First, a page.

The depiction of picturesque places is an American tradition. One seemingly exotic destination, Cuba, is now especially appealing because it is on the cusp of economic transformation. As American tourists and money start pouring in, one can expect its charming decay to be replaced by upscale renovation. One might also expect its socialist ideals and single-party state to come under new stress. Now is the time to either wax nostalgic for its past or be hopeful for its future. In her own way, Joanna Pinsky does both.
Pinsky’s paintings are not windows onto a scene—they create their own imaginative environment. Unbroken diagonals on shaped gator boards jump off the gallery wall with spatial illusions. They echo that early Renaissance thrill of pictorial space that was the setting for profound and supernatural events involving prophets and saints. For Pinsky, that heroic figure is Jose Martí, the poet/revolutionary who died fighting for Cuban independence in 1895.
The splashes of strong color and boldly stated architectural fragments are like set designs for a Romantic opera. They also recall the backgrounds in Ben Shahn’s socially progressive agitprop from the 1930s. However, Pinsky’s work is not politically engaged. She has depicted Martí as some kind of Hindu god in a variety of manifestations: Fierce Martí, Reverent Martí, Proud Martí, Thoughtful Martí, Sad Martí, even “Chinese Martí,” though that one looks more like a Mayan Chacmool. Similar to Hindu sacred images, the pupils have been painted onto the ocular whites to invite eye contact with the devotee. Though based on photographs of Cuban public sculpture, they are whimsical rather than solemn, and clunky rather than strong. But they are alive, even if the powerful spatial energy summoned by the colorful, faux architecture never enters them. For Pinsky, if the spirit of Martí is still haunting the island, he’s more like a gentle, private deity than a bold national hero—he’s mugging for selfies rather than inspiring solidarity.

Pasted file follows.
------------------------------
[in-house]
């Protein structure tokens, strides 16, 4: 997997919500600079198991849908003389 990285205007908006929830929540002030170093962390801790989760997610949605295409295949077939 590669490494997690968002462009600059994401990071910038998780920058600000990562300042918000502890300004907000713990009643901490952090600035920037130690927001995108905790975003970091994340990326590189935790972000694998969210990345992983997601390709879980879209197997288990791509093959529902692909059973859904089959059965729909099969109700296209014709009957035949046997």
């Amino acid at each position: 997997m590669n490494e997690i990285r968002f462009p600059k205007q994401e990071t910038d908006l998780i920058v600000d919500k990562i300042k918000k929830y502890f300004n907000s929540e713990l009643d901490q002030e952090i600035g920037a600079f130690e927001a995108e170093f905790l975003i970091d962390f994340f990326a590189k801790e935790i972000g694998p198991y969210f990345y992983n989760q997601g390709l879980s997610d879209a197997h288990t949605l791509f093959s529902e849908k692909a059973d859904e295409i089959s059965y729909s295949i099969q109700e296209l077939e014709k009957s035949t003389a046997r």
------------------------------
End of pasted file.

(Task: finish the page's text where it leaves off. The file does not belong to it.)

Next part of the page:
Pinsky’s installation is refreshing, but I wonder whether her laid-back rendition of Martí can protect Cuba from el Imperialismo Yanqui, keeping her focused on human needs rather than capital growth. (Chris Miller)
Through September 16 at the Koehnline Museum, 1600 East Golf Road, Des Plaines